Thursday, April 4, 2013

Boneshaker by Cherie Priest - Book review

I wasn't really sure if I would like Boneshaker when I first started the book. I had never read anything by Cherie Priest before and I had not read a proper Steampunk novel before either (even though I love Steampunk in general). I'm usually more into classic epic fantasy writers like David Eddings, Terry Brooks and Raymond E. Feist. I very often have a problem with more modern authors, what can I say, I'm an old fashioned gal...well, sort of.

So with a skeptical mind I delved into the story of Briar Wilkes and her son Zeke and was pleasantly surprised. The concept of the blight gas-affected and walled in town of Seattle sets a grim and exciting backdrop for the adventure. Briar lives a hard life hardly getting by with the money she earns from her job.
 Her deceased husband  Leviticus Blue was responsible for unleashing the blight gas that has turned Seattle into a ghost town filled with shambling undead things. Her son keeps asking questions about his father and his grandfather and Briar doesn''t know how to handle it. When Zeke heads into Seattle to find answers to his questions Briar has no choice but to follow him in there on a mad dash quest to get him back.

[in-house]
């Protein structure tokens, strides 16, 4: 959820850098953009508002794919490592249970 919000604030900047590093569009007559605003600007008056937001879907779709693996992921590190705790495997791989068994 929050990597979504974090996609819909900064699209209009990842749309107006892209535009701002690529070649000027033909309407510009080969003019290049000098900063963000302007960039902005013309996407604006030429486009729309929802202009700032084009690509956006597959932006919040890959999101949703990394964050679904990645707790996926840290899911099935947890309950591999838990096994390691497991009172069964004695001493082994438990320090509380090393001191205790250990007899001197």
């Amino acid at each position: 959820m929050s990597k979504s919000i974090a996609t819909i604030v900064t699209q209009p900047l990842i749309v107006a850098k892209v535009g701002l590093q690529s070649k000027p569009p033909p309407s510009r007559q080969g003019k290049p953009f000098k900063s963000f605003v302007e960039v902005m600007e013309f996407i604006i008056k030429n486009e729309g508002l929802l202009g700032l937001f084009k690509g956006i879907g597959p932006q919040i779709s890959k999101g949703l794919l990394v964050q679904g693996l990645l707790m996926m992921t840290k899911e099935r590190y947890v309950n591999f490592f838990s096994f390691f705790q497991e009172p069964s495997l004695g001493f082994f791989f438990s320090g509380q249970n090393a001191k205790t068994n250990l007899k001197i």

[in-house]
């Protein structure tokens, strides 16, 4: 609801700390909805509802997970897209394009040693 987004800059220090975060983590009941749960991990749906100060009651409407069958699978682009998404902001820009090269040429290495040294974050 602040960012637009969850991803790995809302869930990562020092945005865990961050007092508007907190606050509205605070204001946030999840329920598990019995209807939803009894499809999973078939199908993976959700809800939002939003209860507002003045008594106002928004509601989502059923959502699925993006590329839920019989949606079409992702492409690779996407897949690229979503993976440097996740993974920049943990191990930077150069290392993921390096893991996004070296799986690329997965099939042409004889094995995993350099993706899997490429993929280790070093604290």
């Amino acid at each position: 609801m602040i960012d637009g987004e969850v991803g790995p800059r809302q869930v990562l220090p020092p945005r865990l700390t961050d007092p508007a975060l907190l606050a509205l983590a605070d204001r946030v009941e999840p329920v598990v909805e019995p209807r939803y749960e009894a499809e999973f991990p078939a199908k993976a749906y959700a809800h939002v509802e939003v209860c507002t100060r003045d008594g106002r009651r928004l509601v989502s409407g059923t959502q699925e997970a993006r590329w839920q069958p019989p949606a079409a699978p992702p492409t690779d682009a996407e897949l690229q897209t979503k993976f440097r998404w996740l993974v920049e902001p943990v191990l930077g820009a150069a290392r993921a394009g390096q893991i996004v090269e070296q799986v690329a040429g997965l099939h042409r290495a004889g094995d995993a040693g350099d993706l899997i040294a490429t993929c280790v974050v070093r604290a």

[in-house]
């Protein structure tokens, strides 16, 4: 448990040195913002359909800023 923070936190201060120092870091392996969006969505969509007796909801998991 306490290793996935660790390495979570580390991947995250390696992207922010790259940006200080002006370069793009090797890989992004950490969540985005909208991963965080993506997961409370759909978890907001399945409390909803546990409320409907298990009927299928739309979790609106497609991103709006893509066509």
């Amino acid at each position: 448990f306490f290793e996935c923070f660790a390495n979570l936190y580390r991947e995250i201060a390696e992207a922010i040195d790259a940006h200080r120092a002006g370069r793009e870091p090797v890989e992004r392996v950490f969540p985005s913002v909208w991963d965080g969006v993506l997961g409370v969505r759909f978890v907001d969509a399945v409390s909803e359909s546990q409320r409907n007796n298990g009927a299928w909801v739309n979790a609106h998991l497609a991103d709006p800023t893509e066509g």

After reading this book I found that Priest has written characters that I actually care about (This is one of my Litmus tests, if I don't care about the characters it's not a good book). I found myself nervously reading on at times just to make sure that the characters survived whenever they were in danger. At some points I thought I could predict the next twist in the story, but most of the time I was actually surprised about where things ended up. I realize that Priest has taken some liberties with historical facts in this book, but the world feels very real and believable to me, and the people that inhabit it are complex and flawed, just the way I like it!
The language of the book is very good and the dialogs between the characters doesn't seem artificial and bland like they sometimes do in fiction.

Bottom line, I would highly recommend this book if you're into Steampunk, dysfunctional relationships and Zombie afflictions!
I'm definitely going to read the rest of the series at some point, when I have cleared a few more titles of my reading list. So many books, so little time you know.

(c) Anita K. Olsen Støbakk

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